Total employment in the 318 metros rose by just over 1.256 million jobs or 1.15 per cent, just below the 1.18 per cent national increase. Large cities accounted for 55.5 per cent of the total increase in employment in the 50 states and DC over the same period.

Finally, Global Insight examined its fall 2004 metro economic forecasts for the 137 metros whose November 2004 employment was still below pre-recession levels. The researchers also determined the year when their total employment would return to pre-recession levels, defined as employment during the first quarter of 2001. The metros whose total employment will take the longest to return to their March 2001 levels are primarily smaller and midsize metros located in the Midwest and Great Lakes states that were historically dependent on manufacturing employment. It is forecast that by 2010 there will be still some 43 metro areas whose employment levels will have failed to reach the levels of early 2001.

Between March 2001 and November 2004, Los Angeles suffered the loss of more than 100,000 jobs or 2.45 per cent of the city’s workforce. Global Insight believes that Los Angeles will not recover its 2001 level of employment until 2007.

Job losses in New York City between march 2001 and November 2004 amounted to almost 180,000 or 4.18 per cent of the workforce. Job recovery to 2001 levels is not expected until 2009.

Chicago lost more than 154,000 jobs between March 2001 and November 2004. The report prepared for the US Conference of Mayors states that recovery is not expected until 2008.


Donald L Plusquellic, Mayor of Akron, Ohio and 2004/05 President of the US Conference of Mayors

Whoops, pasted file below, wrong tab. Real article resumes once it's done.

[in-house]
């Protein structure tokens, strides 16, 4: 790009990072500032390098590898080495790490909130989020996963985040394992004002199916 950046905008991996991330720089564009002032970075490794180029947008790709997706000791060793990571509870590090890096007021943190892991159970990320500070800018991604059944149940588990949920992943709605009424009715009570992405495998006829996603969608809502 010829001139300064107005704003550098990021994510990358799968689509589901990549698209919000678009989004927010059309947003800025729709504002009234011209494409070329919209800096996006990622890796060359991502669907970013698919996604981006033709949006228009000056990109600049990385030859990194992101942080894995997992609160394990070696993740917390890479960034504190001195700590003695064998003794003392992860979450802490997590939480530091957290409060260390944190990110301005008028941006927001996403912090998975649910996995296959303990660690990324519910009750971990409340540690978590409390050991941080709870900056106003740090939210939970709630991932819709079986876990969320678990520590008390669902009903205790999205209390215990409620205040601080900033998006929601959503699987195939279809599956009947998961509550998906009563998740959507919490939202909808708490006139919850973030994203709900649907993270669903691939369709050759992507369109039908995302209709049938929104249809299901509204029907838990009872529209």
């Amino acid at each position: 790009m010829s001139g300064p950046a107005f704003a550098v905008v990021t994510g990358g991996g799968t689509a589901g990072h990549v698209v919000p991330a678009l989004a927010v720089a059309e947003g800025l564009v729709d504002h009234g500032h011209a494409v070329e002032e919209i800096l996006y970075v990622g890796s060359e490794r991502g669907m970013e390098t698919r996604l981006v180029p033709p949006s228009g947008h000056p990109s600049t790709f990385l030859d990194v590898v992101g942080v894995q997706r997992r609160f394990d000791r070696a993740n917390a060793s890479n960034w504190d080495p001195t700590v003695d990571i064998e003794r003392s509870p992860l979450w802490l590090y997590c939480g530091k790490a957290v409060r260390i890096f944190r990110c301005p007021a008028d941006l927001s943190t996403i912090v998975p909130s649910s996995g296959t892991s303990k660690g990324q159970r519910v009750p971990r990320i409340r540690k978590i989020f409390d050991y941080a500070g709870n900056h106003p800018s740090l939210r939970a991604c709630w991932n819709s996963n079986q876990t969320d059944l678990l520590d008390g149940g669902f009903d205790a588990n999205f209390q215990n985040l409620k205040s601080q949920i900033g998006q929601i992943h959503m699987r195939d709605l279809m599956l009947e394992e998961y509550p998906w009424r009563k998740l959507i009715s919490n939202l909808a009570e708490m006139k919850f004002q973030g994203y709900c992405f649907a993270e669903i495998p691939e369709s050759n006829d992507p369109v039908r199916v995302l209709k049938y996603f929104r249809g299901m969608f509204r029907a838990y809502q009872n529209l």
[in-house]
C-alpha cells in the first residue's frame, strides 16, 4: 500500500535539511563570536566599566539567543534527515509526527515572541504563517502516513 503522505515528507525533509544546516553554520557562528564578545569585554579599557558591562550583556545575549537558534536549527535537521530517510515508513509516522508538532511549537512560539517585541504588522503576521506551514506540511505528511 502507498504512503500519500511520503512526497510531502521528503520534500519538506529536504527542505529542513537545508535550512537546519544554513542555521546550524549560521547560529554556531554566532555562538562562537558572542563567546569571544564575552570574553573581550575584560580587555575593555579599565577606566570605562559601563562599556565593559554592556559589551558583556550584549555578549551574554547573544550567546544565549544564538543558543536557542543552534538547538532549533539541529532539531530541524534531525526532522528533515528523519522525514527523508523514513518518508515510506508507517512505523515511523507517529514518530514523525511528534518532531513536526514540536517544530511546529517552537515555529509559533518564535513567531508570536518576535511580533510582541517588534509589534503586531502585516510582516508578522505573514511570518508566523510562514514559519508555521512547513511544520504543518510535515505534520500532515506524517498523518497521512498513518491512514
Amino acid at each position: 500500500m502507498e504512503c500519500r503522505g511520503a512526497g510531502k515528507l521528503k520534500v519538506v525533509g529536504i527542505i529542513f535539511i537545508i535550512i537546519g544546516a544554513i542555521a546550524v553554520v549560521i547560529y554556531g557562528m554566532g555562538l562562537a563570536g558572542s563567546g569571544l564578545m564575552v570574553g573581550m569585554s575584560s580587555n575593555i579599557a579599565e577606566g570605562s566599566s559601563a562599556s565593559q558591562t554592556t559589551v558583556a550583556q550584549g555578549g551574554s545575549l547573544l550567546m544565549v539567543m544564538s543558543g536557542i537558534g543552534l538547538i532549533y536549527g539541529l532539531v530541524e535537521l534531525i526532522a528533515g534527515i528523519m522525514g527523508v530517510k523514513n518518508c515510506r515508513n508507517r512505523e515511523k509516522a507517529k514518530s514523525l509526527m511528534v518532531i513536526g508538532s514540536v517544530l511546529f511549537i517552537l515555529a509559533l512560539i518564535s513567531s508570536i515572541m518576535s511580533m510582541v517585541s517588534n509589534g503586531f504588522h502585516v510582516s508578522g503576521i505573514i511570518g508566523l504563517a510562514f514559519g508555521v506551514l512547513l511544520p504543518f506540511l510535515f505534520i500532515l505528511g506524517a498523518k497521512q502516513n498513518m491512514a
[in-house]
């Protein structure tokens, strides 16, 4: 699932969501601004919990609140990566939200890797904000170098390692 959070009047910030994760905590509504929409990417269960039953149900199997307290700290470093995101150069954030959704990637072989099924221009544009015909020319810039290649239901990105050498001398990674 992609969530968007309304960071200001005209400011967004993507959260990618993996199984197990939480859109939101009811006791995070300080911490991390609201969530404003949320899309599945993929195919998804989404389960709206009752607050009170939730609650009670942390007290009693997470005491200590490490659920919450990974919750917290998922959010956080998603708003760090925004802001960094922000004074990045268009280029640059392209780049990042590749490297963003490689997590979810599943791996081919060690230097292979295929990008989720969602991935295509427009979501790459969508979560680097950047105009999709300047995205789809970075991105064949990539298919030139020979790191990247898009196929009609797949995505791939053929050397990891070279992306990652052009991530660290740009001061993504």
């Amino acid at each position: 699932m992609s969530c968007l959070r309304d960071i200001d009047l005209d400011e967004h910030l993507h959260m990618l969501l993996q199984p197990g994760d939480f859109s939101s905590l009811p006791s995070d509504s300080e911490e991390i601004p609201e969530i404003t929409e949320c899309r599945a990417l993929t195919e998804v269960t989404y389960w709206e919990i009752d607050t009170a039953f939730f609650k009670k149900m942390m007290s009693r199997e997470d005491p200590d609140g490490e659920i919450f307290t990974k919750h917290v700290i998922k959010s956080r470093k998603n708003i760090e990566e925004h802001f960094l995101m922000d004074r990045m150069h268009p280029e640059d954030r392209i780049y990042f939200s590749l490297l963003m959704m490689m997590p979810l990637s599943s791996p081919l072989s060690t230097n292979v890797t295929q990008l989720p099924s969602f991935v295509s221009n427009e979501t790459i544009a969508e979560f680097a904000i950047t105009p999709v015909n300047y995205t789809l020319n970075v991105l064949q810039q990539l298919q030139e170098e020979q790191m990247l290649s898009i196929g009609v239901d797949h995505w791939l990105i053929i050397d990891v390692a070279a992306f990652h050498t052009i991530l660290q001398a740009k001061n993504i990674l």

The United States Conference of Mayors
The US Conference of Mayors is the official nonpartisan organization of the nation’s 1,183 cities with populations of 30,000 or more. The primary roles of the Conference are to promote the development of effective national urban/suburban policy; strengthen federal-city relationships; provide mayors with leadership and management tools; and create a forum in which mayors can share ideas and information. Each city is represented in the Conference by its chief elected official, the mayor.

The primary roles of the Conference of Mayors are to:
• Promote the development of effective national urban/suburban policy;
• Strengthen federal-city relationships;
• Ensure that federal policy meets urban needs;
• Provide mayors with leadership and management tools; and
• Create a forum in which mayors can share ideas and information.

History
In 1932, 14 million people were unemployed, lines stretched for blocks in front of soup kitchens, homeowners were unable to pay taxes, veterans were selling apples on street corners, and the nation's cities were close to bankruptcy. Responding to the appeals of mayors, Congress created a $300 million federal assistance program for cities, marking the first time in the nation's history that federal relief was provided directly to cities. In a dramatic White House meeting, a committee of three prominent mayors convinced President Herbert Hoover to sign this desperately needed municipal assistance bill.

A few months later, on the eve of the inauguration of President Franklin D. Roosevelt, in the Mayflower Hotel just a few blocks from the White House, the charter of the Conference of Mayors was written.